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Ranitidine, Oral Tablet

Highlights

  1. Ranitidine is available as both a generic and brand-name drug. Brand name(s): Zantac.
  2. Ranitidine is used to treat intestinal and stomach ulcers, gastroesophageal reflux disease (GERD), and conditions where your stomach makes too much acid, including a rare condition called Zollinger-Ellison syndrome. This drug is also used to heal acid-related damage to the lining of the esophagus.
  3. Ranitidine comes as a tablet, capsule, or syrup that you take by mouth.
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About

What is ranitidine?

Ranitidine is a drug that’s available in a prescription form and an over-the-counter form. Prescription ranitidine comes as an oral tablet, oral capsule, or oral syrup.

Ranitidine oral tablet is available as the brand-name drug Zantac. All prescription forms are available as generic drugs. Generic drugs usually cost less. In some cases, they may not be available in every strength or form as the brand-name version.

Why it’s used

Ranitidine is used to treat several conditions, including:

Ranitidine may be used as part of a combination therapy. This means you may need to take it with other medications.

Ranitidine is typically used for short-term treatment, especially for GERD. If you’re taking this drug for other conditions, you may need long-term treatment. You may need to take it for several weeks or months.

How it works

Ranitidine works by reducing the amount of acid in your stomach. It belongs to a class of drugs called histamine receptor antagonists. A class of drugs is a group of medications that work in a similar way. These drugs are often used to treat similar conditions.

  • Is ranitidine considered an antacid?
  • No. Ranitidine works by reducing the amount of acid your stomach makes. Antacids, on the other hand, neutralize the acid that your stomach has already made.

    - The Healthline Medical Team
  • Answers represent the opinions of our medical experts. All content is strictly informational and should not be considered medical advice.

Side effects

Ranitidine side effects

Ranitidine oral tablet may cause drowsiness as well as other side effects.

More common side effects

The more common side effects of ranitidine oral tablet can include:

  • headache
  • constipation
  • diarrhea
  • nausea and vomiting
  • stomach discomfort or pain

If these effects are mild, they may go away within a few days or a couple of weeks. If they’re more severe or don’t go away, talk to your doctor or pharmacist.

Serious side effects

Call your doctor right away if you have serious side effects. Call 911 if your symptoms feel life-threatening or if you think you’re having a medical emergency. Serious side effects and their symptoms can include:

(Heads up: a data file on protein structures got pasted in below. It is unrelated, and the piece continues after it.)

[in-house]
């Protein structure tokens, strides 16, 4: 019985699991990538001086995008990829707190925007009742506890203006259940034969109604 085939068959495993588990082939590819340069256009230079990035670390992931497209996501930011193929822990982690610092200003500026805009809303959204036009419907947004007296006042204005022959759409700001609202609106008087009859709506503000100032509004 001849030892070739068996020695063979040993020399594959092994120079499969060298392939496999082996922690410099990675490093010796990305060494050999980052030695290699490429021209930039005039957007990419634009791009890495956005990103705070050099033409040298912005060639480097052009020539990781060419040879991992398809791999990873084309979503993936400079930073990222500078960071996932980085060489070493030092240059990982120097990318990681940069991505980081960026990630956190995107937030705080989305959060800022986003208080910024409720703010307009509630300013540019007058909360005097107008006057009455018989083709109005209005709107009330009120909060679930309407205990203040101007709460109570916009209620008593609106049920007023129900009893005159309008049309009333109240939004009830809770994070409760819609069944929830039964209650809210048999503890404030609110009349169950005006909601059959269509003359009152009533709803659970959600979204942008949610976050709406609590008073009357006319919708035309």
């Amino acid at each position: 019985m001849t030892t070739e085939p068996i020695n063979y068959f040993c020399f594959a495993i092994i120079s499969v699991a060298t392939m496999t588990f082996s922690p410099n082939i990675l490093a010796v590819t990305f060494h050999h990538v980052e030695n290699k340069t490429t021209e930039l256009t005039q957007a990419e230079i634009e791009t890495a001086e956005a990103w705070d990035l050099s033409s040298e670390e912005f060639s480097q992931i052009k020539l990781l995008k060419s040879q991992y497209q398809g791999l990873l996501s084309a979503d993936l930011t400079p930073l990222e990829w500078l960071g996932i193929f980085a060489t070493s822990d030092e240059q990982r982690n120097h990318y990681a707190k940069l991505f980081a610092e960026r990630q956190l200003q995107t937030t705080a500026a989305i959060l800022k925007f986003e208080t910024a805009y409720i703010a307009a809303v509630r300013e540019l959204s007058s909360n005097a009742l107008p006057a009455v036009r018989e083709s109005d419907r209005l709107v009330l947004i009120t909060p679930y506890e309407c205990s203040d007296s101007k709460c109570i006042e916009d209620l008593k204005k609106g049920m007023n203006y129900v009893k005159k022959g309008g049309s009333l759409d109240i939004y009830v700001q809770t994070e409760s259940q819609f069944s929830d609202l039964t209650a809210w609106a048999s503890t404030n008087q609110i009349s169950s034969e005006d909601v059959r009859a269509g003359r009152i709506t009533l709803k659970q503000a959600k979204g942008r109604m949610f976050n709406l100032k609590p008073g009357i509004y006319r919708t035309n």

• inflammation of your liver, with symptoms such as:
    • yellowing of your skin or the whites of your eyes
    • tiredness
    • dark urine
    • stomach pain
  • changes in your brain function, with symptoms such as:
    • confusion
    • agitation
    • depression
    • hallucinations (seeing or hearing something that isn’t there)
    • blurry vision
  • abnormal heart rate, with symptoms such as:
    • fast heart rate
    • tiredness
    • shortness of breath

Disclaimer: Our goal is to provide you with the most relevant and current information. However, because drugs affect each person differently, we cannot guarantee that this information includes all possible side effects. This information is not a substitute for medical advice. Always discuss possible side effects with a healthcare provider who knows your medical history.

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Interactions

Ranitidine may interact with other medications

Ranitidine oral tablet can interact with other medications, vitamins, or herbs you may be taking. An interaction is when a substance changes the way a drug works. This can be harmful or prevent the drug from working well. To help avoid interactions, your doctor should manage all of your medications carefully. Be sure to tell your doctor about all medications, vitamins, or herbs you’re taking.

Drugs you should not use with ranitidine

Delavirdine: Do not take delavirdine with ranitidine. Doing so can cause dangerous effects. Ranitidine reduces the levels of delavirdine in your body. This means your delavirdine won’t work as well.

Interactions that increase your risk of side effects

Taking ranitidine with certain medications raises your risk of side effects from these drugs. Examples of these drugs include:

Procainamide: Taking high doses of ranitidine with procainamide can cause side effects from procainamide.

Warfarin: Taking ranitidine with warfarin may increase your risk of bleeding or blood clots. Your doctor may watch you more closely if you’re taking these drugs together.

Midazolam and triazolam: Taking ranitidine with either of these drugs raises your risk of extreme drowsiness that can last a long time.

Glipizide: Taking these drugs together can increase your risk for low blood sugar. You may need to test your blood sugar or test it more often when starting or stopping ranitidine.

Interactions that can make your drugs less effective

When certain drugs are used with ranitidine, they may not work as well. This is because the amount of these drugs in your body may be decreased. Examples of these drugs include: